China has withdrawn a promise not to send troops or administrators to Taiwan if it should take control of the island, an official document shows, apparently signalling a decision by President Xi Jinping to grant less autonomy than previously offered.
The release on Wednesday of China’s latest white paper on self-ruled Taiwan follows days of unprecedented military exercises by Chinese forces near the self-governed island, which Beijing claims as its territory.
The new position paper reaffirms China’s threat to use armed force to bring Taiwan under its control as the military drills – held in response to US House Speaker Nancy Pelosi’s visit to Taipei last week – appeared to be winding down.
China’s military said on Wednesday that it had “completed various tasks” around Taiwan but will conduct regular patrols, potentially signalling an end to days of war games but also that Beijing will keep up the pressure against the island.
A statement from China’s military suggests its drills around Taiwan have ended after almost a week ⤵️ pic.twitter.com/vBv9Mozjv6
— Al Jazeera English (@AJEnglish) August 10, 2022
In a brief statement, the People’s Liberation Army’s Eastern Theater Command said its series of joint military operations in the sea and airspace around Taiwan had “successfully completed various tasks and effectively tested the integrated combat capabilities of the troops”.
“Theatre forces will keep an eye on the changes in the situation in the Taiwan Strait, continue to carry out training and preparation for combat, organise regular combat readiness patrols in the direction of the Taiwan Strait, and resolutely defend national sovereignty and territorial integrity.”
There was no immediate reaction from Taiwan.
The Chinese military drills included ballistic missile launches, some of which flew over the island’s capital, Taipei, and simulated sea and air attacks in the skies and waters around Taiwan.
A source briefed on the matter told Reuters that Chinese navy ships remained active off both Taiwan’s east and west coasts.
As of Wednesday afternoon, Chinese navy activities near the median line, an unofficial buffer in the Taiwan Strait, continued, and Chinese fighter jets also continued to fly close to the line, the source said, adding Taiwan has dispatched planes and ships in the area to monitor the situation.
‘Not renounce the use of force’
An English-language version of the white paper released on Wednesday said Beijing would “work with the greatest sincerity and exert our utmost efforts to achieve peaceful reunification”.
“But we will not renounce the use of force, and we reserve the option of taking all necessary measures. This is to guard against external interference and all separatist activities,” the statement said.
“We will always be ready to respond with the use of force or other necessary means to interference by external forces or radical action by separatist elements. Our ultimate goal is to ensure the prospects of China’s peaceful reunification and advance this process.”
China stated in two previous white papers on Taiwan, in 1993 and 2000, that it “will not send troops or administrative personnel to be based in Taiwan” after achieving what Beijing terms “reunification”.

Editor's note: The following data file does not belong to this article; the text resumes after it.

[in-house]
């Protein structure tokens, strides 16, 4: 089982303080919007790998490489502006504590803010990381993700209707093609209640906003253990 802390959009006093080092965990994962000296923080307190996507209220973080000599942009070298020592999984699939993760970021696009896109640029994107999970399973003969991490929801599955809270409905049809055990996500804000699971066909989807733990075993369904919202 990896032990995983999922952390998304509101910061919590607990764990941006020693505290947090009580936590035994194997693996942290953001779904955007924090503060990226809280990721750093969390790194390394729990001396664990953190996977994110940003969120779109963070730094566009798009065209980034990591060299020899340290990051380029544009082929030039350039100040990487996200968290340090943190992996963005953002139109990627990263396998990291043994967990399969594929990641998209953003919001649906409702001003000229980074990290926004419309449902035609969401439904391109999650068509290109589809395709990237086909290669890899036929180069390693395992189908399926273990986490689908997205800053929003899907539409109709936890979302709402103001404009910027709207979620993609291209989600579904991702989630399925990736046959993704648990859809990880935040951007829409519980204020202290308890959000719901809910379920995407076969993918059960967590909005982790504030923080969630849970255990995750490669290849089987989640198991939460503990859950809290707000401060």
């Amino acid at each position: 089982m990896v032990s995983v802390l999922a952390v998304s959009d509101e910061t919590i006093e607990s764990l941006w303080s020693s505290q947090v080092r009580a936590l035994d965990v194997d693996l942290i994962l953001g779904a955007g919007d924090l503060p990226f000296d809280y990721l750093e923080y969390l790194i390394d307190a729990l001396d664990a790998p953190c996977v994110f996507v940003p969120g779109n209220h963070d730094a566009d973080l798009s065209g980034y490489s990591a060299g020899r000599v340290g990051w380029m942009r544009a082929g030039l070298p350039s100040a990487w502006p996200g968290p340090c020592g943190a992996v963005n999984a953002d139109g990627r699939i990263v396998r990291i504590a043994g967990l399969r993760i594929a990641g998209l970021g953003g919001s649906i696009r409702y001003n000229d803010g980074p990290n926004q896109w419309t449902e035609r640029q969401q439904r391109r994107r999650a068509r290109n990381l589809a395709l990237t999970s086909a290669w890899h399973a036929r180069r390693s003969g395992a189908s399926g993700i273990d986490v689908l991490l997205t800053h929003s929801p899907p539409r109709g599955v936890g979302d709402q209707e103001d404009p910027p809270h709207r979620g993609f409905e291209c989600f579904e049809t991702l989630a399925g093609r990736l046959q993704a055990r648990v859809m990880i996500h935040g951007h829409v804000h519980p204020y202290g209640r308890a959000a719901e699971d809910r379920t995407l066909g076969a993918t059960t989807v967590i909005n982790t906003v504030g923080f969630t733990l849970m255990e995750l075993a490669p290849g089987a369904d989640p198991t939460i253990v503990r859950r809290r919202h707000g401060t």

That line, which was to assure Taiwan it could enjoy autonomy after becoming a special administrative region of China, does not appear in the latest paper.
A line in the 2000 white paper that said “anything can be negotiated” as long as Taiwan accepts that there is only one China and does not seek independence, is also missing from the latest paper.
China’s ruling Communist Party had proposed that Taiwan could return to its rule under a “one country, two systems” model, similar to the formula under which the former British colony of Hong Kong returned to Chinese rule in 1997.
‘Full of lies’
Journalist Patrick Fok, reporting for Al Jazeera from Beijing, said there would likely be “little appetite” in Taiwan for China’s latest statements on reunification in the white paper.
“China, in that white paper, has also reiterated calls for Taiwan to come back into the fold, if you like, under the ‘one country, two systems’ model,” Fok said.
“But you would have to imagine that there is very little appetite for that after what has happened in recent days, and because of the way that China has implemented the one China, two systems model in Hong Kong.”
Taiwan’s Mainland Affairs Council condemned the white paper on Wednesday, saying it was “full of lies of wishful thinking and disregarded the facts”.
“Only Taiwan’s 23 million people have the right to decide on the future of Taiwan, and they will never accept an outcome set by an autocratic regime,” the council said.
All mainstream Taiwanese political parties have long rejected the “one country, two systems” proposal and it enjoys almost no public support, according to opinion polls.
Since the late 1990s, the island has transformed from an autocracy into a vibrant democracy, and a distinct Taiwanese identity has emerged.
Relations between Beijing and Taipei have significantly worsened in the years since Tsai Ing-wen became president in 2016.
Tsai and her party do not consider Taiwan to be part of China.
Their platform falls under China’s broad definition of Taiwanese separatism, which includes those who advocate for the island to have an identity separate from the mainland.
The updated white paper is called The Taiwan Question and China’s Reunification in the New Era.
The “new era” is a term commonly associated with Xi Jinping’s rule. Xi is expected to secure a third term at a Communist Party congress later this year.
Taiwan has lived under the threat of Chinese invasion since 1949, when the defeated Republic of China government fled to the island after Mao Zedong’s Communist Party won a civil war.